Tag Archives: product development

Customer Engagement: A Startup Secret Weapon

man with coffee, customer engagement

Never underestimate the power of sharing a cup of coffee!

By Andrew Johnson, Ph.D.

Why now
Although this may seem counterintuitive, it is vital to begin customer engagement activities long before you have a product to sell to them.  This is especially true when you have an innovative new concept and will potentially be first to market.  Failure to engage with your customers early will more often than not lead to, at best, wasting a lot of time and effort working on features that are unimportant to your customers and at worst, launching the wrong product.

The value of a good relationship with your future customers
Customer engagement is not marketing.  It is any activity that fosters two-way communication with your customers.  This is where you will find out exactly what features of your product will be most important and also who most values them (customer segmentation).   The reason that it is critical to begin doing this early is that the insights you gain from your future customers will allow you to more accurately determine the critical product specifications that will delight your customers when you launch.

Some Customer Engagement Tactics:

    • Face-to-face meetings
      This is the best way to confirm that your product and its feature set is right for your customer.  You get the most information this way and non-verbal reactions to your product or feature set proposals are worth the time and effort that this method requires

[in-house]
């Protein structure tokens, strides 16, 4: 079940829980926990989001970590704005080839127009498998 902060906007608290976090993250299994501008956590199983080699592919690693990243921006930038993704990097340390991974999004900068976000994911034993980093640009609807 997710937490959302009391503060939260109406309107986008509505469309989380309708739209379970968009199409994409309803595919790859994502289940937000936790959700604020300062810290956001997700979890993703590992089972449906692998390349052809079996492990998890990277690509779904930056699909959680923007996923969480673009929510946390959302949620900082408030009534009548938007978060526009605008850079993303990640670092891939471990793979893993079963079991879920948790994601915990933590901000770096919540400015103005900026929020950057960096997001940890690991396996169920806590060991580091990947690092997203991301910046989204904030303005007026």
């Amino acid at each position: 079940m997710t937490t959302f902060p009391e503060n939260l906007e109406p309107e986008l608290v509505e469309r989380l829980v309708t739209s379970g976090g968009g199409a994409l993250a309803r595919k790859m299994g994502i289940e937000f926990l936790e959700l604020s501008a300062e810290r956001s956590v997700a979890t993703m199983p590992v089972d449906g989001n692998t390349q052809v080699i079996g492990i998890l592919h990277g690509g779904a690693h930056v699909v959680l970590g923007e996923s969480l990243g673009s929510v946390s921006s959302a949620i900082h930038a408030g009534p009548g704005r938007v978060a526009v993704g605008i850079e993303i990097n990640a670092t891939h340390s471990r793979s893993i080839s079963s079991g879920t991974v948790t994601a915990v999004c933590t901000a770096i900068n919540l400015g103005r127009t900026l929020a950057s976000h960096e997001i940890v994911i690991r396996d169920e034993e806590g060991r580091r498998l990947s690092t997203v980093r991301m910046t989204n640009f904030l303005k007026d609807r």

• Phone feedback
      Follow-up phone conversations with customers that you have already met face-to-face.  This can be a good way to validate any changes to your product concept that you made based on the feedback you received from your prior prototype
  • Social media
    Start and maintain a blog to get additional and ongoing feedback.  (Be sure that you allow commenting and respond to those comments – remember this is a conversation).

    Share your concepts on a short YouTube video (2 – 3 minutes max.) and end with a question, your website and e-mail contact info.

    Consider setting up a Facebook page for the business and initially use it to drive traffic to your website and blog.

    Use Twitter to stay ‘in-the- know’ of late breaking changes in your industry by following Key Opinion Leaders.  Don’t just lurk, ask questions.

    Use LinkedIn to find new people to connect with that could become customers for you.  Once you think you know who your customer is, use LinkedIn to help you connect with them and then schedule a time for a face-to-face or phone conversation.

Get started now
Ideally, you will begin engaging with your customers prior to any alpha testing.  Start now because the earlier you start the better you will limit the costs and delays of rework.    The company leadership should be conducting these and ideally the Founder/President is part of this effort as well.

Picture Credit:  © Surkov_vladimir | Stock Free Images & Dreamstime Stock Photos

Alpha Evaluations: Going from Great Science to Great Products

OK sign made by hand

Give your customers what they want with great alpha testing.

By:  Andrew Johnson, Ph.D.

Why do alpha testing?